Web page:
| Nakajima G8N Renzan |
Mountains of the Rising Sun
The Nakajima G8N Renzan (連山, "Mountain Range") is Japan's only carpet bomber. Nothing makes it stand out amongst other nation's bombers; it's fairly slow, but it can defend it self from weaker fighters surprisingly well. It is a heavy bomber, so it can decimate most structures in a single run. The Renzan was mostly used as a transport. It was expensive to produce and hard to fly.
In February 1943 the Imperial Navy staff asked Nakajima Aircraft Company to design a four-engined bomber, capable of meeting an earlier specification set for a long-range land-based attack plane. The final specification, issued on 14 September 1943, called for a plane with a maximum speed of 320 knots (370 mph; 590 km/h) able to carry a 4,000 kg (8,800 lb) bomb-load 2,000 nmi (3,700 km; 2,300 mi) or a reduced bomb-load 4,000 nmi (7,400 km; 4,600 mi). Nakajima's design featured a mid-mounted wing of small area and high aspect ratio, a tricycle landing gear and a large single-fin rudder. Power came from four 2,000 hp Nakajima NK9K-L "Homare" 24 radial engines with Hitachi 92 turbosuperchargers driving four-bladed propellers. The engines were cooled by counter-rotating fans positioned just inside the engine cowlings. Defensive armament included power-operated nose, dorsal, ventral and tail turrets along with two free-swiveling machine guns at the beam positions.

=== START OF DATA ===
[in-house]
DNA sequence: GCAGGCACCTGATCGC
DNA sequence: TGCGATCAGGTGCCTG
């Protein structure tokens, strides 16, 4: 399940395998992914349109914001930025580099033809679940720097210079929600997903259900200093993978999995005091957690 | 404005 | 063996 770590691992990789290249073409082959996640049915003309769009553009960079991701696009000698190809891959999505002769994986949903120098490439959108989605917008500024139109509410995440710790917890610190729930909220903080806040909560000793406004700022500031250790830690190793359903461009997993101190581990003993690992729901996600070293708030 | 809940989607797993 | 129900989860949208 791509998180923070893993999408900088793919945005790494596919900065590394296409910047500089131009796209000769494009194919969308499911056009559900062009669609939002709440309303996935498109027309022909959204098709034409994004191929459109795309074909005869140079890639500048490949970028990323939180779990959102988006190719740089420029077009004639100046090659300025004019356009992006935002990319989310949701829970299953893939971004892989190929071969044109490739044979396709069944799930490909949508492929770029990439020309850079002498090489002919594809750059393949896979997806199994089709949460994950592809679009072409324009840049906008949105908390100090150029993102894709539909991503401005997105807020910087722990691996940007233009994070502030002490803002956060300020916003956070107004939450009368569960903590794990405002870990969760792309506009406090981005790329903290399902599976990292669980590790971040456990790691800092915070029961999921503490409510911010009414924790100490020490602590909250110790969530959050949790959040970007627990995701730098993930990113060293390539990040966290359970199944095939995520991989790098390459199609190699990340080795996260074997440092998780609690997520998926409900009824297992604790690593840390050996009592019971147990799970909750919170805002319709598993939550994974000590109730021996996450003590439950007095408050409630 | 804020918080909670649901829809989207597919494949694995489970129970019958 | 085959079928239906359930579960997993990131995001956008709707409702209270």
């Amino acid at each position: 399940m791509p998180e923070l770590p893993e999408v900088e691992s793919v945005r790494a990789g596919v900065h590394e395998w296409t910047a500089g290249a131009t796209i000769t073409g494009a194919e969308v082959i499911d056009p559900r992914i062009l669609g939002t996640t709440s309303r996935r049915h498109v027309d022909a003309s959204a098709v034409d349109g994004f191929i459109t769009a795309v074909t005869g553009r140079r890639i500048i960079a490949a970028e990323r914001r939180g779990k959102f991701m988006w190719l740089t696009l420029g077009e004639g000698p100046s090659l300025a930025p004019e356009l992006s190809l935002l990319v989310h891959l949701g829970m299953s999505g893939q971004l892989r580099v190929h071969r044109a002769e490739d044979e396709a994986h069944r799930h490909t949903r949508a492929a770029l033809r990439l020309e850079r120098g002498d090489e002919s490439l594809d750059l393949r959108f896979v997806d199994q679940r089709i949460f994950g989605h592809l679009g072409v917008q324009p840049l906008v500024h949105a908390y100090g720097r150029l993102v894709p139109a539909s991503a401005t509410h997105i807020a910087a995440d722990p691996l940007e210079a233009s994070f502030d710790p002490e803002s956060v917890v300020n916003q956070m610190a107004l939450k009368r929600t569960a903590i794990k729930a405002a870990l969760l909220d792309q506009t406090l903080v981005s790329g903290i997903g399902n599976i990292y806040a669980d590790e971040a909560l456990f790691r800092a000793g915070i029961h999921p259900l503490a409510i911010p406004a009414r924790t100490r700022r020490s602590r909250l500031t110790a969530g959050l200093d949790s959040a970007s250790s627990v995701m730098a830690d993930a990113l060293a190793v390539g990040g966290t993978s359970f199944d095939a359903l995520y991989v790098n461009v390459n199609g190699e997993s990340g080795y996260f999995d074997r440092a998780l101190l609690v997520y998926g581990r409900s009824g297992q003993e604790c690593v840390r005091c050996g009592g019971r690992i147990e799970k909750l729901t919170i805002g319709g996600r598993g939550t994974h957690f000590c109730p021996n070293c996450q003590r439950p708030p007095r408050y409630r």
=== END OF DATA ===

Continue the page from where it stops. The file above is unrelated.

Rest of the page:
The initial prototype was completed in October 1944 and delivered to the Navy for testing in January 1945, a mere one year after the Navy ordered development to start. Three further examples were completed by June 1945, with the third prototype being destroyed on the ground by US carrier aircraft. Other than minor problems with the turbo-superchargers, the Renzan performed satisfactorily and the Navy hoped to have a total of 16 prototypes and 48 production-version G8N1s assembled by September 1945. But the worsening war situation and a critical shortage of light aluminum alloys led to the project's cancellation in June.
Just prior to Japan's surrender in August 1945 consideration was also briefly given to producing an all-steel version of the aircraft, to be designated G8N3 Renzan-Kai Model 23, but the cessation of hostilities precluded any further development. After the war, one prototype was taken to the United States and scrapped after testing. None are in existence today.
Heavy carpet bomb